Some Mexican Idioms

Here are some quick Mexican Idioms I came across the other day. It was a long list, so I copied some that I find funny or interesting. These are a form of slang, so most Mexican readers will be used to some of these. I am going to try to remember some of these in the future, and try to use them.
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SHOW OFF – EXCESS – EXAGGERATE

Le echa mucha crema a sus tacos
Literal Translation: “He puts a lot of cream on his tacos.”
Definition and Use: Mainly used to suggest someone is exaggerating their story.
The English Equivalent: “Making a mountain out of molehill.”

Matar pulgas a balazos
Literal Translation: “Killing fleas with bullets.”
Definition and Uses: You are using a lot of resources to reach small goals.
The English Equivalent: “To shoot a cannon into sparrows.”

Se hace pesado el muerto cuando siente que lo cargan
Literal Translation: “The dead become heavy when they are being carried.”
Definition and Uses: When you are good to someone and they later expect too much of you and become demanding. To harm, become demanding of, or expect too much of someone that is good to you.
The English Equivalent: “To bite the hand that feeds you.”

LUCK – OPPORTUNITY

El muerto y el arrimado a los tres días apestan
Literal Translation: “The dead and the freeloader start to stink after three days.”
Definition and Uses: When a person (usually friend or someone you know) moves in with someone without contributing financially, the relationship between these will end badly.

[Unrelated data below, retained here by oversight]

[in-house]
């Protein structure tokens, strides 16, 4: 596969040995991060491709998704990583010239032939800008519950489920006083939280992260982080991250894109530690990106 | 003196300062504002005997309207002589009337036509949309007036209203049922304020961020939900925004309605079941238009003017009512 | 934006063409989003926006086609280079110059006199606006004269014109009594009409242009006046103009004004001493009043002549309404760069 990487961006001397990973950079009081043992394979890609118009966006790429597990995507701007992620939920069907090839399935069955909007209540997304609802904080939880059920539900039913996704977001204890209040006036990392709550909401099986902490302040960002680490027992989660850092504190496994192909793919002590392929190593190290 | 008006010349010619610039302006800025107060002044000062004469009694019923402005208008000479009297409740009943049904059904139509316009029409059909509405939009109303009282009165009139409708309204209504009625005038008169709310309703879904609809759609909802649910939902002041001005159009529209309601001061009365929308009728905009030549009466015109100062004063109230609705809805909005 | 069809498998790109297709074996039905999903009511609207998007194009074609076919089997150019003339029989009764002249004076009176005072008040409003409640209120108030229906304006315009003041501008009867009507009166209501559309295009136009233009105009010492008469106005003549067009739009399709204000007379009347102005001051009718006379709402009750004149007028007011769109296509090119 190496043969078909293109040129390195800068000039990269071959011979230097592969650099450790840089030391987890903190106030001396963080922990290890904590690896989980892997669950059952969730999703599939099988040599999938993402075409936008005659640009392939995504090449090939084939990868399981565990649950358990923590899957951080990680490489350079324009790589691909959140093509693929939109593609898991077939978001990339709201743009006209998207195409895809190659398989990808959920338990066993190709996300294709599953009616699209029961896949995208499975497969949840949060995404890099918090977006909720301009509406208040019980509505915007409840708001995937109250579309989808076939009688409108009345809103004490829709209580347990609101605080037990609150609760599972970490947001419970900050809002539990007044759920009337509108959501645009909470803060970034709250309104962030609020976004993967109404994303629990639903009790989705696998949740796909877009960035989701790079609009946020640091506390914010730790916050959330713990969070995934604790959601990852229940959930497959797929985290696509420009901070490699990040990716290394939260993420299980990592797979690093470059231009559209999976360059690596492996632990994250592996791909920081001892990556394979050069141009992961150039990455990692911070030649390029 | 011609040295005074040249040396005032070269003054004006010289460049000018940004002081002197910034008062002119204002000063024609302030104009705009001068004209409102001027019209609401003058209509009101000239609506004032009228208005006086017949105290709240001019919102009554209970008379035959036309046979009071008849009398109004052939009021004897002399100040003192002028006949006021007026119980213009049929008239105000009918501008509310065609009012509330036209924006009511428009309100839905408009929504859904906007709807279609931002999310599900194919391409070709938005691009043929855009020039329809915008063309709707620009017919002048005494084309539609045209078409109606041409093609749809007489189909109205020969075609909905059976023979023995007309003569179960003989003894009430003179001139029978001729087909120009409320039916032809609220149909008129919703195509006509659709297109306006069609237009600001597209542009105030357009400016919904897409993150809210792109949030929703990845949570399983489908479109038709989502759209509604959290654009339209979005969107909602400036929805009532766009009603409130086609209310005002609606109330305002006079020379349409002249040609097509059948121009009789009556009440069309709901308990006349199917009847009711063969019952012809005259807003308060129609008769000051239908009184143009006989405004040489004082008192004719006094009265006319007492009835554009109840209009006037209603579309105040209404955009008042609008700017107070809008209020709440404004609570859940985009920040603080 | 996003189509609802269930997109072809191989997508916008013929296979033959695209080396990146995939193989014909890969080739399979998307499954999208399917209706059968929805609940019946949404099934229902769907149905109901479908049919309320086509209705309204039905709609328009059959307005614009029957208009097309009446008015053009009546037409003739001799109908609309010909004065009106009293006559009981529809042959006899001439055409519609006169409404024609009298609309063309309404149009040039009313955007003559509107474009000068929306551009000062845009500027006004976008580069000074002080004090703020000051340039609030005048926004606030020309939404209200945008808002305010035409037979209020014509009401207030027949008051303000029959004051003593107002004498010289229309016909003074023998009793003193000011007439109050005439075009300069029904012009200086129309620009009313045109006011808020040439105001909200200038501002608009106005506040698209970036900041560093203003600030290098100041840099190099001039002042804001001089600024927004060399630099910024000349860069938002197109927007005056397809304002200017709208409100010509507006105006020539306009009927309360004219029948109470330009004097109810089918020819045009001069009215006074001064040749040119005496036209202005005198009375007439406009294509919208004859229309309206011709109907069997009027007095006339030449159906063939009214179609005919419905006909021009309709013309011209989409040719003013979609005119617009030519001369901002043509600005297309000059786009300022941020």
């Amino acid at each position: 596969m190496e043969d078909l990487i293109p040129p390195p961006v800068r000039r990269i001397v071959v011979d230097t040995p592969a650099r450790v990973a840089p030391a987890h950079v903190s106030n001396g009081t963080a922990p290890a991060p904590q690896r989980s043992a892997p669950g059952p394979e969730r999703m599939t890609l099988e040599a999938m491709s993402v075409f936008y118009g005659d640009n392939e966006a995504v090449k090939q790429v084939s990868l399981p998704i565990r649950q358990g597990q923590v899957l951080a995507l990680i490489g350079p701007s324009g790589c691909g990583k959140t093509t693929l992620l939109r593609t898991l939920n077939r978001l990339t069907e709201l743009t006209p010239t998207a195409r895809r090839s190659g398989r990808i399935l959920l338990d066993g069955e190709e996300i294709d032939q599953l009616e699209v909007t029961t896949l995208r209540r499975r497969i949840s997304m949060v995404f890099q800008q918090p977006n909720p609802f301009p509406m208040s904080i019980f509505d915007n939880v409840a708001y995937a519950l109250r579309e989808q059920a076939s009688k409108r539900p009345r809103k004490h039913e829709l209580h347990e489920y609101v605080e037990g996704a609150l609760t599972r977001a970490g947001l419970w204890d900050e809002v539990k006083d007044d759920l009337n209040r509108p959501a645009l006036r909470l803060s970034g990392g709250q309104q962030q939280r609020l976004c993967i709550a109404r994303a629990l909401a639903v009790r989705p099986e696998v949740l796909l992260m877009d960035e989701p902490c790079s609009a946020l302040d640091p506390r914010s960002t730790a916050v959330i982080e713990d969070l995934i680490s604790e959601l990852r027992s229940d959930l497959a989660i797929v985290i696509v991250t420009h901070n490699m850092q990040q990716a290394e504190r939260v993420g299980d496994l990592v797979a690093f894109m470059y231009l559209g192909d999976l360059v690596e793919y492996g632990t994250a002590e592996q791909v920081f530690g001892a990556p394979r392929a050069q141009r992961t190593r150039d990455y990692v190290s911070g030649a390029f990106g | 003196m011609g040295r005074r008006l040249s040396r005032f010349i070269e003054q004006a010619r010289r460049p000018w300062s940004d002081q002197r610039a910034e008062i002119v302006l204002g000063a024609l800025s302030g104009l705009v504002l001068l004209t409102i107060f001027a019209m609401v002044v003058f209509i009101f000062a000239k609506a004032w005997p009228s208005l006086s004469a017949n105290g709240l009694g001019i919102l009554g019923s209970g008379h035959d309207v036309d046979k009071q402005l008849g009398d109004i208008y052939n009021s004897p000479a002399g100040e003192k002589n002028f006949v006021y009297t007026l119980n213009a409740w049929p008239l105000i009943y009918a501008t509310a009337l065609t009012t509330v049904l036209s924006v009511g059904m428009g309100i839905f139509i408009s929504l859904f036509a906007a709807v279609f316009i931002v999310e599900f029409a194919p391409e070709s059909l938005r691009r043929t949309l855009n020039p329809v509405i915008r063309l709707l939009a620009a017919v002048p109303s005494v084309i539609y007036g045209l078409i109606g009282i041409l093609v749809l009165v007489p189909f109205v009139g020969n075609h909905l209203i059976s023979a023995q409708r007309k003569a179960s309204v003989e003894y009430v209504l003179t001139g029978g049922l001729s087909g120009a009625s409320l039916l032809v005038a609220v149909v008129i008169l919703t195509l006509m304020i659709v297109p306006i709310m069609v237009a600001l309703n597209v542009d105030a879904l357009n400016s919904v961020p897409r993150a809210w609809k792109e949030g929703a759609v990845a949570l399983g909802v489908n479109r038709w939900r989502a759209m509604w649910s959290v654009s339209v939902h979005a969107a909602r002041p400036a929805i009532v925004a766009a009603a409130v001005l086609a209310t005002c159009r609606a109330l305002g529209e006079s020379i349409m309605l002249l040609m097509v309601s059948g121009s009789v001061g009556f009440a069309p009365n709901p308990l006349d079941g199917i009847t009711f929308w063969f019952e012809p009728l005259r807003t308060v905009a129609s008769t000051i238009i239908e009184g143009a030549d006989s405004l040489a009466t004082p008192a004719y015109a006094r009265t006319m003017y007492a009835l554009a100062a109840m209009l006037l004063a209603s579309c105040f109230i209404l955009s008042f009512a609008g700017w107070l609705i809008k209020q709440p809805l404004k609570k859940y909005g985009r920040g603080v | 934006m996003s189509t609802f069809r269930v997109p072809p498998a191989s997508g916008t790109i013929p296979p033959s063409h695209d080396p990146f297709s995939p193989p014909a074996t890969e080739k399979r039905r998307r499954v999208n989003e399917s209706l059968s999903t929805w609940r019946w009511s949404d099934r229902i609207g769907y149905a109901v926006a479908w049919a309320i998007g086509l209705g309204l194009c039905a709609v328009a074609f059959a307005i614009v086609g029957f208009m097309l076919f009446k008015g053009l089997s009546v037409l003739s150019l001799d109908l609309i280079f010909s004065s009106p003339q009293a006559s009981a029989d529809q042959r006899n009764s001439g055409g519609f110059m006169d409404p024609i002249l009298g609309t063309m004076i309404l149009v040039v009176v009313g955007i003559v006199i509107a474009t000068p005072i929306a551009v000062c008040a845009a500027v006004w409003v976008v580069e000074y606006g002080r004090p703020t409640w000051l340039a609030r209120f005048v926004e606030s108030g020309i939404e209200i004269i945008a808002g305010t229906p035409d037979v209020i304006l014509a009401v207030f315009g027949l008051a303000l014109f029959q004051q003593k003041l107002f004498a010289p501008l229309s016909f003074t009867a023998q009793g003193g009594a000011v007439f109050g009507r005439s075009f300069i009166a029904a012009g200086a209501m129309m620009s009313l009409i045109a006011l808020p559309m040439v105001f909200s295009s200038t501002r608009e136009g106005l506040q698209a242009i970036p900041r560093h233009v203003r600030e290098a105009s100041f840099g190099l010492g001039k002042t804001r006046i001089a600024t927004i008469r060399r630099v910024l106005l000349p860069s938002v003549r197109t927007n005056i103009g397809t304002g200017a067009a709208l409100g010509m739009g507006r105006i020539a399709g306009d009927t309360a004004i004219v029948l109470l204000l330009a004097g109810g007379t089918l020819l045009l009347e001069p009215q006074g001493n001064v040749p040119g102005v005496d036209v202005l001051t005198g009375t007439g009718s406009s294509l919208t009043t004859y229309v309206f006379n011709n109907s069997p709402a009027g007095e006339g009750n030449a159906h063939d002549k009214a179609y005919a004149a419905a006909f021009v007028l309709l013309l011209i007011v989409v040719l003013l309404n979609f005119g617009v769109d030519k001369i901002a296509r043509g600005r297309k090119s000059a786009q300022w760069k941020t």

The English Equivalent: “Guests, like fish, begin to smell after three days.”

Al que obra mal, se le pudre el tamal
Literal Translation: “Whoever does evil will rot in the tamal.”
Definition and Uses: The things that you do result in negative consequences.
The English Equivalent: “What comes around goes around” or “Pay the piper.”

Mientras esperas que madure bien el aguacate se pudre
Literal Translation: “When you wait for things to mature, the avocado will rot.”
Definition and Uses: If you leave things to the last minute, the opportunity is lost.
The English Equivalent: “Time and tide wait for no man” or “Snooze you lose.”

El que tenga tienda que la atienda
Literal Meaning: “Whoever has a shop must tend to it.”
Definition and Use: Tend to your business otherwise you could go broke. It can also be used if someone’s wife is being ‘neglected’.
The English Equivalent: “You can not let things slide” or “Keep your eyes on the prize.”

BEHAVIOUR – DESTINY

El que con lobos anda a aullar se enseña
Literal Translation: “That who roams with wolves learns to howl.”
Definition and Uses: The bad habits you pick up from those you hang around with.
The English Equivalent: “When you lie down with dogs, you get up with fleas.”

Las águilas andan solas, los borregos en manada
Literal Translation: “Eagles travel alone, sheep travel in herds.”
Definition and Uses: This one is about leadership and individuality, where one person takes charge and the others follow.
The English Equivalent: “To break the mold” or “Cream of the crop.”

Lo que de noche se hace, de día aparece
Literal Translation: “What is done at night, shows up at daylight.”
Definition and Uses: Your wrong doings will eventually be revealed.
The English Equivalent: “Show your true colors.”

source:www.theplayatimes.com

Thanks for reading,

Stewart Rogers USA-South Carolina

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